The actual exams break down a little differently in each state, but won’t typically stray off of the topics covered in an approved license exam prep course.

Most exams will break the test up into questions about local real estate laws and business practices and federal laws regarding real estate. You state will set the minimum threshold of correct answers for a passing grade, but 70% for each part is fairly standard.

Most states also require that a licensed real estate broker sponsor your application to take the exam. So, make sure you develop a working relationship with a broker ahead of time.

Agents Are Not Brokers

As a real estate agent, you cannot simply hang out your shingle and start selling property for people. Instead, you must work for a real estate broker. For example, a Chicagoan might find work with a real estate brokerage firm like URB Chicago real estate as an agent.

Working under a broker helps ensure that you don’t accidentally violate state or federal laws while you learn the ropes of the business.

Real estate brokers started out as real estate agents, but they accumulated enough experience, extra education, and passed another exam to become brokers.

Brokers can start a real estate firm on their own and hire agents to act as salespeople. If you want to become a broker and own your own business, you’ll have to follow a similar path.

Most states require that you spend at least two years actively working as a real estate agent before you can become a broker. Brokers take additional courses in the same subjects as agents. They also do coursework in areas like human resources, business law, and economics.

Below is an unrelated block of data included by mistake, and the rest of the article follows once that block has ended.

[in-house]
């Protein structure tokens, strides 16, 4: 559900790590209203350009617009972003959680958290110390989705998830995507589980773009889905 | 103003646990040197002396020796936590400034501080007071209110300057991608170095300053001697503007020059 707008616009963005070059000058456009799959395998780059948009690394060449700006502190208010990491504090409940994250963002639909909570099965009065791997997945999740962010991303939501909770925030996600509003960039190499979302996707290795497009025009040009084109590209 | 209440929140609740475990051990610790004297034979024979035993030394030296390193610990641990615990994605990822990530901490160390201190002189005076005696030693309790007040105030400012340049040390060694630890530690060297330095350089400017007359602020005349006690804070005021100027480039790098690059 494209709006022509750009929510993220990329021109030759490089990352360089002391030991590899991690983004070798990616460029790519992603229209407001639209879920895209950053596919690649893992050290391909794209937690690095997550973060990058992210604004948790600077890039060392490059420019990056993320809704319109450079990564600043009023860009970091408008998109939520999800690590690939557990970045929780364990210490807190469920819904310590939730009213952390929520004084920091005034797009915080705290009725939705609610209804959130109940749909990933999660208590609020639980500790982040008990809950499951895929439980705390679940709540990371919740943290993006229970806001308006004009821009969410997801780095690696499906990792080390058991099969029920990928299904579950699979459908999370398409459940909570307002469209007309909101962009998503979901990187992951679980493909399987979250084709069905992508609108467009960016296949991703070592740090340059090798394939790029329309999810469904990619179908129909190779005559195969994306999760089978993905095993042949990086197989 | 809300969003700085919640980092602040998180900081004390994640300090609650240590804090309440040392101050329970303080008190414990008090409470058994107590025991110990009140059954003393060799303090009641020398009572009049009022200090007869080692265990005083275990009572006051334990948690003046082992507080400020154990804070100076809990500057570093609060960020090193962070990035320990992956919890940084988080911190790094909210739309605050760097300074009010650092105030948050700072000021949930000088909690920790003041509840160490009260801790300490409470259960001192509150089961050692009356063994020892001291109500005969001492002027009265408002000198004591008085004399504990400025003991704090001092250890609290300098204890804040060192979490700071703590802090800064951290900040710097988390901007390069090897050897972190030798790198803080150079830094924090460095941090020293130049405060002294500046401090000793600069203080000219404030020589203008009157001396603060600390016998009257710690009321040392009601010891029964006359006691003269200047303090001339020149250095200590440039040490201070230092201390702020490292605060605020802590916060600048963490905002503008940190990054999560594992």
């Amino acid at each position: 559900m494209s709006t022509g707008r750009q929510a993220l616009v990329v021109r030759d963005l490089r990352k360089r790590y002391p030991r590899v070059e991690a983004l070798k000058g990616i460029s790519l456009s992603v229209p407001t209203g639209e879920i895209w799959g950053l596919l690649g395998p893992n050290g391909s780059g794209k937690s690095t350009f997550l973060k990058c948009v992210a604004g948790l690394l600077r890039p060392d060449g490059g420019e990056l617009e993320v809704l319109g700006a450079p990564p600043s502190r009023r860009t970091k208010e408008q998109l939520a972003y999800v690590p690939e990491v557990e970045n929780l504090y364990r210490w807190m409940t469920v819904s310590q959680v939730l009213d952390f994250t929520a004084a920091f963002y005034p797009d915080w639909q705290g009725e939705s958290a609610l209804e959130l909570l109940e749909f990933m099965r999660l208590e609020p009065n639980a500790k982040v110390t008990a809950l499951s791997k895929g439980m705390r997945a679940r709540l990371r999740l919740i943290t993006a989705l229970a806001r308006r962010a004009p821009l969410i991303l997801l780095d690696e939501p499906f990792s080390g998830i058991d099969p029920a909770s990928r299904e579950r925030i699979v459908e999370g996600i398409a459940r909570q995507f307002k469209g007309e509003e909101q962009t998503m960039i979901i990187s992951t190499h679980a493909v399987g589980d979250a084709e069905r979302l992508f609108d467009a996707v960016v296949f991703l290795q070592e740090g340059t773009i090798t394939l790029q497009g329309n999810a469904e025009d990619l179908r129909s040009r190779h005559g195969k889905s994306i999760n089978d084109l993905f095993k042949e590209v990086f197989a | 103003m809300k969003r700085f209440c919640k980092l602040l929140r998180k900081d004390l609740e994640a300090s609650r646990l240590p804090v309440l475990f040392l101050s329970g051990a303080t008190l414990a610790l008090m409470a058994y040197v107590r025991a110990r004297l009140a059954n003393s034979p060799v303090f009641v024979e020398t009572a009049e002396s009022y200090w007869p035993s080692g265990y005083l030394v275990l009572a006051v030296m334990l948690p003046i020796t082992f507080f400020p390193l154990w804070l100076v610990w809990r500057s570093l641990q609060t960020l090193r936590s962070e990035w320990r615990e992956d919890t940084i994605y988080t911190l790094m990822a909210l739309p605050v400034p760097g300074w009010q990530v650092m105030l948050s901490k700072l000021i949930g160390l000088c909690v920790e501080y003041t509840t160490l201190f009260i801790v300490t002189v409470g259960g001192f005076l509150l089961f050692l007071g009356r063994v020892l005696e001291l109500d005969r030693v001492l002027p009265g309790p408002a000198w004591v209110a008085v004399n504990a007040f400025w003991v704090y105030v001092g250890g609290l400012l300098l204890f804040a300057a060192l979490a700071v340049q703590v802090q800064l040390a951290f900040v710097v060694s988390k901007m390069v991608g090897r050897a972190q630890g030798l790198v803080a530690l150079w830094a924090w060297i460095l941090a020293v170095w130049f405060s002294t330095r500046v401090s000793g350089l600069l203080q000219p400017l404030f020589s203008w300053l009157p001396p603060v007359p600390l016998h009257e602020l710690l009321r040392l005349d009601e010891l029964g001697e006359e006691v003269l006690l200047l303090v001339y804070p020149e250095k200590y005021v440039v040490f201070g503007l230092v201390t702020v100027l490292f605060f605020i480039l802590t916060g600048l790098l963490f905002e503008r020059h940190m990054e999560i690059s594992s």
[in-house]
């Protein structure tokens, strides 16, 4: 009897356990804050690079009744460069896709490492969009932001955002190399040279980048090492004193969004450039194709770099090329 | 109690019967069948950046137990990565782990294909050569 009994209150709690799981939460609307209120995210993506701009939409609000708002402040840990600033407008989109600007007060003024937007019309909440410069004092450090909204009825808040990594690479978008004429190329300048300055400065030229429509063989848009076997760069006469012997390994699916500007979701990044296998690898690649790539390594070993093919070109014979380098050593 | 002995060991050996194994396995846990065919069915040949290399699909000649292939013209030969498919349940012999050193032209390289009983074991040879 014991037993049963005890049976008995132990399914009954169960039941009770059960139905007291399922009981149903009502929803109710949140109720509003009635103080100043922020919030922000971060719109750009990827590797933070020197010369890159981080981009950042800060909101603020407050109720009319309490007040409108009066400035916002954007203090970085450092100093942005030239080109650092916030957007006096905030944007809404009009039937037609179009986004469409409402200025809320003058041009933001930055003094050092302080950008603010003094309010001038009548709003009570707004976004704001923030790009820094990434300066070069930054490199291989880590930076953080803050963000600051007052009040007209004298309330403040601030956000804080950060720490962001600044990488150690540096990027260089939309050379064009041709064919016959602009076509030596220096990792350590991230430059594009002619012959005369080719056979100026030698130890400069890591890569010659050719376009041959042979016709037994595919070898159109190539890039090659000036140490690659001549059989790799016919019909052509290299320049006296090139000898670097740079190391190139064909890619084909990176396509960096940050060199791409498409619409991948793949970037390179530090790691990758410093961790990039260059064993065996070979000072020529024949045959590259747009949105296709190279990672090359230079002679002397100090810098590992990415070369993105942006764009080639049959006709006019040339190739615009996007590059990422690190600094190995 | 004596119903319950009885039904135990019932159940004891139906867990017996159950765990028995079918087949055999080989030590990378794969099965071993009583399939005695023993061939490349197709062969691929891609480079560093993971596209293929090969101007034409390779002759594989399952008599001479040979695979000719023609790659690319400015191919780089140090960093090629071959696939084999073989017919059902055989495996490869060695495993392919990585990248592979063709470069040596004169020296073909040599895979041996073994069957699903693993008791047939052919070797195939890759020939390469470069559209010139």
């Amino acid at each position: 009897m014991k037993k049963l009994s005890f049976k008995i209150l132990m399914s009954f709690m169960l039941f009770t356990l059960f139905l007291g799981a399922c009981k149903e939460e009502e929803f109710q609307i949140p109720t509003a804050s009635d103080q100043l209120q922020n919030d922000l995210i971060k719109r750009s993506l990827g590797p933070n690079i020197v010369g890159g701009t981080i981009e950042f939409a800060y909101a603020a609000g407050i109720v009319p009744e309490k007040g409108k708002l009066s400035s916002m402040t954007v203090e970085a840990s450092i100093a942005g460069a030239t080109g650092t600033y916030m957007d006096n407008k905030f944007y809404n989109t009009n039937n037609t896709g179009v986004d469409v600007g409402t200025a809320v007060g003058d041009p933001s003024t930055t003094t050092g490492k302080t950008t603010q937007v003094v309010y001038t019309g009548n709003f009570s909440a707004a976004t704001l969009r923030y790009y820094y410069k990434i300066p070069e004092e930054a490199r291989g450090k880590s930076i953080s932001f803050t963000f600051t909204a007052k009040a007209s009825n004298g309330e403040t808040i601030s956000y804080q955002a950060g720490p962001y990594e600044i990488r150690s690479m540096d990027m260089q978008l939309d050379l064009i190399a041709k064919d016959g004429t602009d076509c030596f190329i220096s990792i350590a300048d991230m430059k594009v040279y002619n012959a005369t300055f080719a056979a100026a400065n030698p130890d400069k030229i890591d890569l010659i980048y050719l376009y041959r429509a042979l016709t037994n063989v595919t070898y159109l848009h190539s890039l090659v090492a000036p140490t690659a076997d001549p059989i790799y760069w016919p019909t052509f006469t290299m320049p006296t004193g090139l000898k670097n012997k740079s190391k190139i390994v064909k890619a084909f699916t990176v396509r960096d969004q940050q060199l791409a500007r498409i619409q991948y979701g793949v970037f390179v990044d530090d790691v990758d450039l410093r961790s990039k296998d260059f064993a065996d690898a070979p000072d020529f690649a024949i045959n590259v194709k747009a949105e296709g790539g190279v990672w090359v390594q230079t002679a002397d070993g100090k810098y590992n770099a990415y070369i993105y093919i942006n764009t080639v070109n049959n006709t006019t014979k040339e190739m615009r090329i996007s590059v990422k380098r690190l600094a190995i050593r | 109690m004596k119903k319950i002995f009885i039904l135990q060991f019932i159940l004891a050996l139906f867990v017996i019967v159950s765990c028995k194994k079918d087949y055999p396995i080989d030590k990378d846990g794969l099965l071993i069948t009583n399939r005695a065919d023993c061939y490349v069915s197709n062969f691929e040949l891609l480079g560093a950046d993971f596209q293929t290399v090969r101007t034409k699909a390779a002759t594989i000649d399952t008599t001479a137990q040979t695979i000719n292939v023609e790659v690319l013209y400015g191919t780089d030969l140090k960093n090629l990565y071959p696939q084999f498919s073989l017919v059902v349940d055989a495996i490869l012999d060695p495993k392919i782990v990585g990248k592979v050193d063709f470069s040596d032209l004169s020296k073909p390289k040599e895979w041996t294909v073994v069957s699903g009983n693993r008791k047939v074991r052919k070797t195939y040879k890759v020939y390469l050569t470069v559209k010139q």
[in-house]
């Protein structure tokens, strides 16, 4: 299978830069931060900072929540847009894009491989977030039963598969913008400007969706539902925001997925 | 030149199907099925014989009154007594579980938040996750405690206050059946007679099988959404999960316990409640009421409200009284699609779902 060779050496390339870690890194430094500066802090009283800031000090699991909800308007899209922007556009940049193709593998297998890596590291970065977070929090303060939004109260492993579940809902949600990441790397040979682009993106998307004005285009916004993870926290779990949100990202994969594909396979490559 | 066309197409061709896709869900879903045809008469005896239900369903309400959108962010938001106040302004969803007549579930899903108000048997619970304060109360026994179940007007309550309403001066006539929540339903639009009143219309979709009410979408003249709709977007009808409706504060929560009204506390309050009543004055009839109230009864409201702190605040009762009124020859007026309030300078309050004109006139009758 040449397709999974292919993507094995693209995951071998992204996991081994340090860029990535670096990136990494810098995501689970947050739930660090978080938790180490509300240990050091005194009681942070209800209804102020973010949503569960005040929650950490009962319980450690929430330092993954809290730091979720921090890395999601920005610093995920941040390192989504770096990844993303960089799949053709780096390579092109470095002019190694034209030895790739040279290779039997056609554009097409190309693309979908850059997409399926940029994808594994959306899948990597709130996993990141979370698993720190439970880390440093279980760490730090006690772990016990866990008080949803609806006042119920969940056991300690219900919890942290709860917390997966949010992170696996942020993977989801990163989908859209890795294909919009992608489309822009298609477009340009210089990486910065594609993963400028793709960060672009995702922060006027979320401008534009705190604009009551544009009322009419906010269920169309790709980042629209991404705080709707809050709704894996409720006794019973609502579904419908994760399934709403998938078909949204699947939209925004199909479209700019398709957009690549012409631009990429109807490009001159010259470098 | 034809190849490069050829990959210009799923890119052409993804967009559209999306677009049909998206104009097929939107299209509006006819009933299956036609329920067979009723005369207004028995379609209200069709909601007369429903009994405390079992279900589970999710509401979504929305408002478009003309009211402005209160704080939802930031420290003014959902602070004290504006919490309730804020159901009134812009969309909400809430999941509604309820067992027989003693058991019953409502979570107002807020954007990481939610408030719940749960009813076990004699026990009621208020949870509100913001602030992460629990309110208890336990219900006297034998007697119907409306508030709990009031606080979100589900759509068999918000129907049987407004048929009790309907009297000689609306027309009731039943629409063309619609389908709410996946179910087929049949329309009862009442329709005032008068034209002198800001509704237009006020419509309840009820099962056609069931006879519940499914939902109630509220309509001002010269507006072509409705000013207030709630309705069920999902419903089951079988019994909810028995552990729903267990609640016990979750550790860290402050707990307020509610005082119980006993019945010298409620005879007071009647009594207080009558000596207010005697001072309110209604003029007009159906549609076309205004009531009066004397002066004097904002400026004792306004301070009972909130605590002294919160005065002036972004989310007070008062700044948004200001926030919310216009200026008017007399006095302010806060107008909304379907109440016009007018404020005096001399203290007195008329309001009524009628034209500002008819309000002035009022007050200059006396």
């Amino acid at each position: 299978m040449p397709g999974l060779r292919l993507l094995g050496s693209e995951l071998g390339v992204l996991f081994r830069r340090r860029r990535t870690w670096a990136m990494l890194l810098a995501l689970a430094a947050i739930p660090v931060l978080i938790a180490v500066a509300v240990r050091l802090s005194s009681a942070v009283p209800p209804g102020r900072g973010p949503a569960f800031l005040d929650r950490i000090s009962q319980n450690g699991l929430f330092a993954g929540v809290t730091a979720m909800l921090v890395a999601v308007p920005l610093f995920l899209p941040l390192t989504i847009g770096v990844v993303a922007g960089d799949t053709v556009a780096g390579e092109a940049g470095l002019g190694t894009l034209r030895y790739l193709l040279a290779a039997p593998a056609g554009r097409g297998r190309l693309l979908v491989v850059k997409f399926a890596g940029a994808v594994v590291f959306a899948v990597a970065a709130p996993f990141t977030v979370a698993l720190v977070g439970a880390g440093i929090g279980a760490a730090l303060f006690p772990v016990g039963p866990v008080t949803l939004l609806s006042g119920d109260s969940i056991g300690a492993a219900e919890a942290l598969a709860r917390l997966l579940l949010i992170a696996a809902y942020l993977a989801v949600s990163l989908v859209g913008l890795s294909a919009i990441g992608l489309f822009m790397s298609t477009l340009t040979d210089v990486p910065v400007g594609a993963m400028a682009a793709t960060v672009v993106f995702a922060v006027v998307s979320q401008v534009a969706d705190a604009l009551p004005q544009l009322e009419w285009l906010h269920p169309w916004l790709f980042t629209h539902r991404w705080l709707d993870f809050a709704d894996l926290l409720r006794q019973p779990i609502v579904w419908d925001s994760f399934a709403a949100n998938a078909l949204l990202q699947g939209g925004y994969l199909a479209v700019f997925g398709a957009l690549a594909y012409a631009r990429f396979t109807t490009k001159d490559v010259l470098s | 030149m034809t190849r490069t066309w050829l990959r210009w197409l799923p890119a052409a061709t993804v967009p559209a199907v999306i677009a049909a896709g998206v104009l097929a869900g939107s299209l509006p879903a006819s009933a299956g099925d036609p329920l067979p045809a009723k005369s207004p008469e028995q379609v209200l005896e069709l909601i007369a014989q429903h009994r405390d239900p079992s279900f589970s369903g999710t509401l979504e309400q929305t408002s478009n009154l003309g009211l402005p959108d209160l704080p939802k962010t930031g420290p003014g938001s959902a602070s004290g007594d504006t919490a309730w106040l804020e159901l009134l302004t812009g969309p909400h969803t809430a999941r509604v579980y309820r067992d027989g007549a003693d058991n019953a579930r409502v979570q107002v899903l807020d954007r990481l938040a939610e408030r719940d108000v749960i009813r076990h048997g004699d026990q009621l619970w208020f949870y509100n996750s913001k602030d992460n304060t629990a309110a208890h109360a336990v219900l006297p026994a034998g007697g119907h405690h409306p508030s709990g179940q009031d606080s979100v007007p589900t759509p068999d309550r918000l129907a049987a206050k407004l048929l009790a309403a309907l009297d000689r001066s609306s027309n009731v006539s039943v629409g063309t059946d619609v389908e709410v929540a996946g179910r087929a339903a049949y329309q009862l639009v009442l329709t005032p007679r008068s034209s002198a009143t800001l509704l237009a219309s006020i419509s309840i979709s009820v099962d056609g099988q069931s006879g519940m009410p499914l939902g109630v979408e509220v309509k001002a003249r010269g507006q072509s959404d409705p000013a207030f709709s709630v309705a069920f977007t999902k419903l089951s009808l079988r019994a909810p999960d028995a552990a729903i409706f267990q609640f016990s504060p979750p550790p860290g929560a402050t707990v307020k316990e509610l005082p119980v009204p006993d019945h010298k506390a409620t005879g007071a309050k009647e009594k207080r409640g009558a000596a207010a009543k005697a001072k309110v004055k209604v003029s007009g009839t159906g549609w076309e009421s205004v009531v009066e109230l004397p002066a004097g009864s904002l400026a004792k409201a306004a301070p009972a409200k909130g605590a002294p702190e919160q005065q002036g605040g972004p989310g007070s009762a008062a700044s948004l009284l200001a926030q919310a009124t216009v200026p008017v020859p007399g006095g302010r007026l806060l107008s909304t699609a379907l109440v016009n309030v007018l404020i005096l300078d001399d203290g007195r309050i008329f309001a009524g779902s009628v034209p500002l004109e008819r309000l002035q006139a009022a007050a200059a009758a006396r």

On the Job Training

The coursework you take for your real estate license is largely focused on the laws you must follow, standard forms and contracts, and some core business principles. Don’t mistake those as preparation for actually working as a real estate agent.

You get that information from on-the-job training with a broker. They’ll teach you about things like the multiple listing service they use and best practices for managing clients.

Depending on the broker’s needs, you may also get some basics in marketing and copywriting. After all, someone needs to write the listing for the properties you represent.

Take those first few years as an opportunity to learn by observing how more experienced agents and brokers handle clients and properties.

Becoming a Real Estate Agent and You

The housing market has turned very hot in the last few years. If you’re thinking of becoming a real estate agent, that makes this a great time to jump into the industry.

Make sure you check your state’s specific requirements closely before you get started. If you don’t get enough hours of coursework or get the wrong coursework, it can mean taking a different prep course. That will set back your exam date.

Looking for more tips on improving your career or switching careers? Check out some of the posts over in our Economy and World section .